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Jean-Christophe Lafaille 2003: Broad Peak

 Current Pakistan Time

Translations by Adrian Sutton for EverestNews.com

Article ascension of Broad Peak (In French)

For my part, I left France to fly alone to meet up with Jean Christophe in Pakistan. We try to balance the climbing and family life and I made this trip to Nepal to try and break the 3 months Jean Christophe was spending away from his family.

A month after returning to France, I met up with him in Pakistan for this last climb. I arrived in Islamabad on the 29th June, after a very tiring, interrupted Jean Christophe did all he could to be at the airport to meet me. After the journey I had had, I was especially glad to see him.

We didn’t waste much time in tackling the logistic and timing problems. After 2 days on a bus, I was really pleased to meet Ed Viesturs in Skardu. We hadn’t seen each other since the year before at Annapurna base camp. My English is awful, but we manage to understand each other!

I share Jean Christophe’s opinion of him – he is calm, discreet and possesses human values that are scarcely found these days.

On the 5th July in the morning, we finally left Skardu and set off in the direction of Broad Peak base camp. We took a 7 hour jeep ride before joining the trekking trail. The route that we took was very dangerous. The path is very narrow in places and often prone to rock falls. On the evening of the 5th, we set up camp at Askole.

On the 6th, we began the walk and on the 11th we arrived at Broad Peak base camp, situated at 5,000 metres. I was really happy to arrive amongst the mountains of the Baltoro glacier. They are really magnificent mountains, but after 5 days, the trek gets a bit monotonous – stones, stones and more stones!

I found K2 unbelievably majestic – a large, perfect 3,600 metre high pyramid. To see it, you forget all about the trek in!

Gasherbrum 4 is also magnificent – you see it after 3 days trekking, and there are also the Trango towers, Chogolisa, where Hermann Bull disappeared a month after making the first ascent of Broad Peak in 1957.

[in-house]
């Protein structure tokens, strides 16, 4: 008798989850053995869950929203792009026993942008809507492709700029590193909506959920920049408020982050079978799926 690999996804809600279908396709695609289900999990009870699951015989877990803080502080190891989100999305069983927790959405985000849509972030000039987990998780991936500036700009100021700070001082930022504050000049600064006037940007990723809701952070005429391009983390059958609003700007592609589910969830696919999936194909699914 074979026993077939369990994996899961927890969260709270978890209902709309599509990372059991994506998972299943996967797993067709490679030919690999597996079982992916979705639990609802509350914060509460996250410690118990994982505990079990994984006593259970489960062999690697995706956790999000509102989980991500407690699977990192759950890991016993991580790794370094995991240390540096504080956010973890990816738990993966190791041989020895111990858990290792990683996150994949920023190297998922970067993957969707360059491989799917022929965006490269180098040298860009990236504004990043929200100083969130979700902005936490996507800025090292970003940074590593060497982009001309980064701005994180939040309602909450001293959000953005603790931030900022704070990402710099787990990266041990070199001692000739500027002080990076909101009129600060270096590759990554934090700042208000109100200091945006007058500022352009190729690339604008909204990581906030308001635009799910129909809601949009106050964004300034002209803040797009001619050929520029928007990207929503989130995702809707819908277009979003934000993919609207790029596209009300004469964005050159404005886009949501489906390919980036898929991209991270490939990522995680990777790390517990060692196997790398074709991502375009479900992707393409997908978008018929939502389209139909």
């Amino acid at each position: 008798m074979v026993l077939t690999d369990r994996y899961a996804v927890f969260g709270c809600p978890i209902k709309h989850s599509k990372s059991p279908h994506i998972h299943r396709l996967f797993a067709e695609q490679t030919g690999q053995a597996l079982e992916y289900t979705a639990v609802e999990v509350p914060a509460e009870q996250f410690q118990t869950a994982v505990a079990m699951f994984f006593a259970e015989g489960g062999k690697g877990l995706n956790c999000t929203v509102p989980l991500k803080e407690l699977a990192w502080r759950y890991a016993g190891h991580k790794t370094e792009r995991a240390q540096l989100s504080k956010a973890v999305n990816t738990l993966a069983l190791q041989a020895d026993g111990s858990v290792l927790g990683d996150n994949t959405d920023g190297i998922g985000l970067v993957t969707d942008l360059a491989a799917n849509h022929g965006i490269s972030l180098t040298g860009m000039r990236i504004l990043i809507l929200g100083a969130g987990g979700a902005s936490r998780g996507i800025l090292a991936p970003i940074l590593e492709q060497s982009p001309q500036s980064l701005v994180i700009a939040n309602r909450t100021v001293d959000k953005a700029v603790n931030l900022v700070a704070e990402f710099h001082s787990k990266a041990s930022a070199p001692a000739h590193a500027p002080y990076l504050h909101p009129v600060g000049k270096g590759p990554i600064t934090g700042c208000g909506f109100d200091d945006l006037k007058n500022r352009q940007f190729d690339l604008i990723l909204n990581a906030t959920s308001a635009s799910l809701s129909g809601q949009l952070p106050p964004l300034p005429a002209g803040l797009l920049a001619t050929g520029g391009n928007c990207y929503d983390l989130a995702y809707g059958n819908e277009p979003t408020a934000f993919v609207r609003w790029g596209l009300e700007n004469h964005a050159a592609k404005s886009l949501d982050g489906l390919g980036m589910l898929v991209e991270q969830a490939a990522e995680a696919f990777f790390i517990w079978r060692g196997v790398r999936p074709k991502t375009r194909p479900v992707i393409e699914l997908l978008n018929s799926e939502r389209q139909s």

As for Broad Peak itself, Jean Christophe reckons it is very pleasing to climb, but it is not so pleasing on the eye.

As for timing, we have no problems, because the weather forecasts are all for perfect weather.

On the 12th July, Jean Christophe and Ed prepared their kit for departure the next day. They planned to climb alpine style, that is quickly, and taking all their gear with them.

On the morning of the 13th, it was snowing heavily at base camp and we had breakfast at 5am. They were pessimistic, but I was optimistic, trying to inspire them for their departure.

They would be risking nothing, and if the worst came to the worst, they could always return to base camp. At 6am, they left base camp in the snow in order to get to camp 2 at 6,200 metres. At 8am, the clouds parted giving way to a radiant sun. I had radio contact with Jean Christophe and they were happy to be there climbing. It was great because with my binoculars and my 400mm lens, I could watch them and take photos.

They got to camp 2 a few hours later and they reckoned they’d be on the summit on the 15th, the only day with no wind predicted. On the 13th, they wanted to get to camp 4 at 7,400 metres, but their rucksacks were very heavy, what with the tent, the sleeping bags and their food, so they decided to stop at camp 3 at 7,000 metres in order to save their strength for the next day. The wind was blowing, but they weren’t too bothered, as they had some shelter.